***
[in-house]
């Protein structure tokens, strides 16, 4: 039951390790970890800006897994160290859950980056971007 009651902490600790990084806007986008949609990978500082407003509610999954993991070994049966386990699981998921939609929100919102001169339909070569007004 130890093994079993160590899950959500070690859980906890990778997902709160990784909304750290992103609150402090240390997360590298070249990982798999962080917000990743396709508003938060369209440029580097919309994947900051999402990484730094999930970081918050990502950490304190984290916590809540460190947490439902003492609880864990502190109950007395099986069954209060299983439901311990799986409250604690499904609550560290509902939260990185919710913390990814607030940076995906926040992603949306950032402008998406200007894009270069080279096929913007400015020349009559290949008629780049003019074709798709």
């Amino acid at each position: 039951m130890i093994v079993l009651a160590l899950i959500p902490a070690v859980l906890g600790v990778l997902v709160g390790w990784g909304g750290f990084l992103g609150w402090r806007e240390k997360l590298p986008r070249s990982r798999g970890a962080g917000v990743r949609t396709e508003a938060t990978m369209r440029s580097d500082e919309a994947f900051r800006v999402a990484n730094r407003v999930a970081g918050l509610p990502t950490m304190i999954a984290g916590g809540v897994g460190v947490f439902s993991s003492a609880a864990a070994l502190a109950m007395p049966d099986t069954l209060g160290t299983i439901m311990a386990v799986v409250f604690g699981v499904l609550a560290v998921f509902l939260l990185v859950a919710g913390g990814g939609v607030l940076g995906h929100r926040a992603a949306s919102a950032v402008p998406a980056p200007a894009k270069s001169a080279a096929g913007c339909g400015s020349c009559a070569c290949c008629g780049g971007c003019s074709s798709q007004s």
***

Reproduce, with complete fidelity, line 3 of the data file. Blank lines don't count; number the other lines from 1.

């Amino acid at each position: 039951m130890i093994v079993l009651a160590l899950i959500p902490a070690v859980l906890g600790v990778l997902v709160g390790w990784g909304g750290f990084l992103g609150w402090r806007e240390k997360l590298p986008r070249s990982r798999g970890a962080g917000v990743r949609t396709e508003a938060t990978m369209r440029s580097d500082e919309a994947f900051r800006v999402a990484n730094r407003v999930a970081g918050l509610p990502t950490m304190i999954a984290g916590g809540v897994g460190v947490f439902s993991s003492a609880a864990a070994l502190a109950m007395p049966d099986t069954l209060g160290t299983i439901m311990a386990v799986v409250f604690g699981v499904l609550a560290v998921f509902l939260l990185v859950a919710g913390g990814g939609v607030l940076g995906h929100r926040a992603a949306s919102a950032v402008p998406a980056p200007a894009k270069s001169a080279a096929g913007c339909g400015s020349c009559a070569c290949c008629g780049g971007c003019s074709s798709q007004s």